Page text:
As AmblesideOnline has grown in popularity, I’ve noticed a lot of people who are switching to it. I think this is great! We are finishing up our seventh year of using AO. At the end of this year, I’ll have done Years 1 and 2 three times, Years 3 and 4 twice, and Years 5 through 7 once. The amazing thing is that it gets richer every time. I mean for me, personally. Most of these books have been a joy to read over and over as the years have gone by.
With a curriculum this fantastic, it is easy to not want to miss any part of it.
It’s this fear of missing something that makes some new users run into trouble. If you’re moving a fourth grader to AO, for example, you might look down years and see all these great books your child never read and then you might even start to feel something like regret or guilt. Why didn’t we do this earlier? you ask yourself.
So let’s start by saying don’t think those thoughts.
I say this because I don’t think they are helpful thoughts. We need to learn from the past (this goes for all areas, folks), not dwell on it, wallow in it, or beat ourselves up over it. So you didn’t use AmblesideOnline for the first three years of your child’s education.
If this is you, before we go on, let’s have you take a deep breath, and let. it. go.
(And no singing that silly song. I mean do it for real: let it go.)
Now, there is some ground work to be laid first. Sometimes, if you are switching at the end of a year, this can be done over the summer. The biggest thing is that the child needs to learn to narrate. That is the cornerstone. So take some time to train it, and know that it needs to be trained. Translated, this means be patient. Rome wasn’t built in a day and all that.
Okay. Now look at the curriculum, make an honest assessment of your child, and choose an appropriate year. Don’t look back. Don’t try to catch up. Just choose a year and plan to implement it.
If you have a child who is entering fourth grade but is new to a Charlotte Mason education and is just learning to narrate, I highly suggest using Year 3 instead of Year 4. Year 4 adds a lot — things like real Shakespeare, Latin, Plutarch, grammar, written narrations, and more. A child needs to orally narrate well before narrating on paper. And these big subjects might overwhelm the child that is still laying groundwork. So make it easy on yourself and choose Year 3, or drop those things from Year 4 until you are ready.
If you really can’t decide, ask on AmblesideOnline’s free help forum. That’s what it’s there for.
It really is that simple. Sometimes we make things way too complicated, and then we find ourselves asking why is this so hard? The truth is that sometimes it isn’t as hard as we have made it.
So. Before I go, I think we should discuss why I say catching up isn’t necessary. That’s a big thing. A couple week ago in the AO Facebook group, there was all this discussion about combining schedules to make up for lost years and all that. So why am I saying that is unnecessary?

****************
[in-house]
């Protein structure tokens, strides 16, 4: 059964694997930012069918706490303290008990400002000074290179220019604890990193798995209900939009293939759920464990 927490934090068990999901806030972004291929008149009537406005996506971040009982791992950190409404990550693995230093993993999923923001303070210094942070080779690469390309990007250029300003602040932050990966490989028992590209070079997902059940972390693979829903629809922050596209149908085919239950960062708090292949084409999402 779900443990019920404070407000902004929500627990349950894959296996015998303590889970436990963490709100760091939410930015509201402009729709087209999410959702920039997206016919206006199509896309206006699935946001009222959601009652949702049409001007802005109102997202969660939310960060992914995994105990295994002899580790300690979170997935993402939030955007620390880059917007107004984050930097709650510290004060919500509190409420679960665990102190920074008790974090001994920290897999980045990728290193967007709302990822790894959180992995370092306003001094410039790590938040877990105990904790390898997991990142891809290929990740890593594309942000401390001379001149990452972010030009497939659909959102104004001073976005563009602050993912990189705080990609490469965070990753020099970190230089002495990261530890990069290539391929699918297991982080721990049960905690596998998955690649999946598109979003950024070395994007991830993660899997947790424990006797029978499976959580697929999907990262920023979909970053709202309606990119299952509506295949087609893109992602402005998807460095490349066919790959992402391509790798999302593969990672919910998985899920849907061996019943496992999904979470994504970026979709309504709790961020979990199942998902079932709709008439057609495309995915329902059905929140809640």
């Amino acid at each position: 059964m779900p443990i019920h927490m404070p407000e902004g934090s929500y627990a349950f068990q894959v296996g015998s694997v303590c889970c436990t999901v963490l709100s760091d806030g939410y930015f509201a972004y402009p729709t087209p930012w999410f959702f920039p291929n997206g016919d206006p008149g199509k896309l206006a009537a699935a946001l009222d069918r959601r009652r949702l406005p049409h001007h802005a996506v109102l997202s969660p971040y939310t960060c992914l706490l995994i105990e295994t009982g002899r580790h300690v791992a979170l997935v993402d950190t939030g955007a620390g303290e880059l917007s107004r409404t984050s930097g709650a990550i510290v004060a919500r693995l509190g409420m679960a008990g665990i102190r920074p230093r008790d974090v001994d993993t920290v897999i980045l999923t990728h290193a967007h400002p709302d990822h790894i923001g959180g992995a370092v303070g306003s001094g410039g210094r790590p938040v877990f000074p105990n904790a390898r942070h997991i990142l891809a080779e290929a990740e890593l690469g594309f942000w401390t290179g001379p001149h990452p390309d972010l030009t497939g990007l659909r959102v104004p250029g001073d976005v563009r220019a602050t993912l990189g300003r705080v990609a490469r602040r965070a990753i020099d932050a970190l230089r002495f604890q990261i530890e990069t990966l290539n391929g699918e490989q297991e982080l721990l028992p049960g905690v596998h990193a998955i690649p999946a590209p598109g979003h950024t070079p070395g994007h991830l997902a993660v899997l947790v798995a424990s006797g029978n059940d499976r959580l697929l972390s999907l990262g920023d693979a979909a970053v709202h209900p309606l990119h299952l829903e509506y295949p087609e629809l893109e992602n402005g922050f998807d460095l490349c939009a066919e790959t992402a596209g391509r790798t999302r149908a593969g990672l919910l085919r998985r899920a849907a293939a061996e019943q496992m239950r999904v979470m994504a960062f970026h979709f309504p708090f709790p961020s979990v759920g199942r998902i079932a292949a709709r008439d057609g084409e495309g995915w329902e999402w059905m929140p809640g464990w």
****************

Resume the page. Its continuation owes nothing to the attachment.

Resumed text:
Because I see no evidence that Charlotte Mason did this in her schools. Remember, she wasn’t just a philosopher reading books and speculating about children. She wrote a real curriculum used in real schools that she tested and refined over many, many years. And she just doesn’t talk about catching up when children are behind. She put them in the appropriate form (they didn’t use grades, and while the forms corresponded somewhat to grades, it wasn’t an exact science, meaning children could be moved up or down to the level that best fit their abilities), and that was all.
Surely, her schools received children from other schools, schools based upon other educational philosophies. Surely these students had not read the same books as Miss Mason’s students had been studying. But we don’t see Miss Mason wasting any emotional energy on the idea of these children being “behind” in some way. Her teachers just put them in a class and that’s the end of it, as far as we can tell.
I’m not saying there is never any reason to combine some years. For example, if you have an 8-year-old who is really on the level of Years 1 or 2, you might combine those years in order to give the child enough work. Year 1 especially doesn’t take much time; which is appropriate for age 6, but not so much for age 8.
But let’s not use exceptions to make the rule.
Generally, the only reason catching up is mentioned is because the mother has some sort of angst about the child’s education. She’s worried about missing things. She feels guilty. She has so internalized the idea of chronological history learning that she can’t not start at the beginning of the timeline.
These are the sorts of things that are better let go. Many of the “missed” books can be placed into the child’s free reading pile, and he may very well pick them up and read them on his own. Missing a couple books is not the end of the world. The more important thing is to get rid of the angst that is clouding the atmosphere of your homeschool. That stress will do more to defeat your efforts than anything else.
Remember: in a Charlotte Mason education, we are seeking wisdom. We’re looking to build character. So we’re not so worried that our child missed Fact X from Book Y. Yes, content is important, but if you think about it, we can’t cover everything, no matter what we do.
So let it go. Lay the groundwork. Pick a year. And do it.
You’ll be fine.
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